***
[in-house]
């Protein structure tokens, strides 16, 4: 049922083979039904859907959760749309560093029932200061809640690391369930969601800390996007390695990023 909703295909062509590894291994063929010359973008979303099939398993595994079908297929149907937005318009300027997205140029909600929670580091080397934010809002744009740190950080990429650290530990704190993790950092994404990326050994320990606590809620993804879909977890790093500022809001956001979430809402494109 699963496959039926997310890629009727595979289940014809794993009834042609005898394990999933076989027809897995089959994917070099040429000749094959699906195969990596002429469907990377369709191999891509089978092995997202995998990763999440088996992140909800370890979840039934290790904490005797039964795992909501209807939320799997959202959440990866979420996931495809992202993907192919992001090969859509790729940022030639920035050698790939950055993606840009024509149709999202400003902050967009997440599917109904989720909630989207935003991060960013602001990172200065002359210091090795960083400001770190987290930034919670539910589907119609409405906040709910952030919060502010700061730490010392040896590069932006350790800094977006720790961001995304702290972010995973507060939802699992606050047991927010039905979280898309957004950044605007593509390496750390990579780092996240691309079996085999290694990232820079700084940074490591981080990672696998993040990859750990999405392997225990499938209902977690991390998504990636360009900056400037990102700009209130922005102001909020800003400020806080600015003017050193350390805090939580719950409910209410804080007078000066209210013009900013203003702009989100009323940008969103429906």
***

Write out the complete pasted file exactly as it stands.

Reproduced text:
[in-house]
């Protein structure tokens, strides 16, 4: 049922083979039904859907959760749309560093029932200061809640690391369930969601800390996007390695990023 909703295909062509590894291994063929010359973008979303099939398993595994079908297929149907937005318009300027997205140029909600929670580091080397934010809002744009740190950080990429650290530990704190993790950092994404990326050994320990606590809620993804879909977890790093500022809001956001979430809402494109 699963496959039926997310890629009727595979289940014809794993009834042609005898394990999933076989027809897995089959994917070099040429000749094959699906195969990596002429469907990377369709191999891509089978092995997202995998990763999440088996992140909800370890979840039934290790904490005797039964795992909501209807939320799997959202959440990866979420996931495809992202993907192919992001090969859509790729940022030639920035050698790939950055993606840009024509149709999202400003902050967009997440599917109904989720909630989207935003991060960013602001990172200065002359210091090795960083400001770190987290930034919670539910589907119609409405906040709910952030919060502010700061730490010392040896590069932006350790800094977006720790961001995304702290972010995973507060939802699992606050047991927010039905979280898309957004950044605007593509390496750390990579780092996240691309079996085999290694990232820079700084940074490591981080990672696998993040990859750990999405392997225990499938209902977690991390998504990636360009900056400037990102700009209130922005102001909020800003400020806080600015003017050193350390805090939580719950409910209410804080007078000066209210013009900013203003702009989100009323940008969103429906």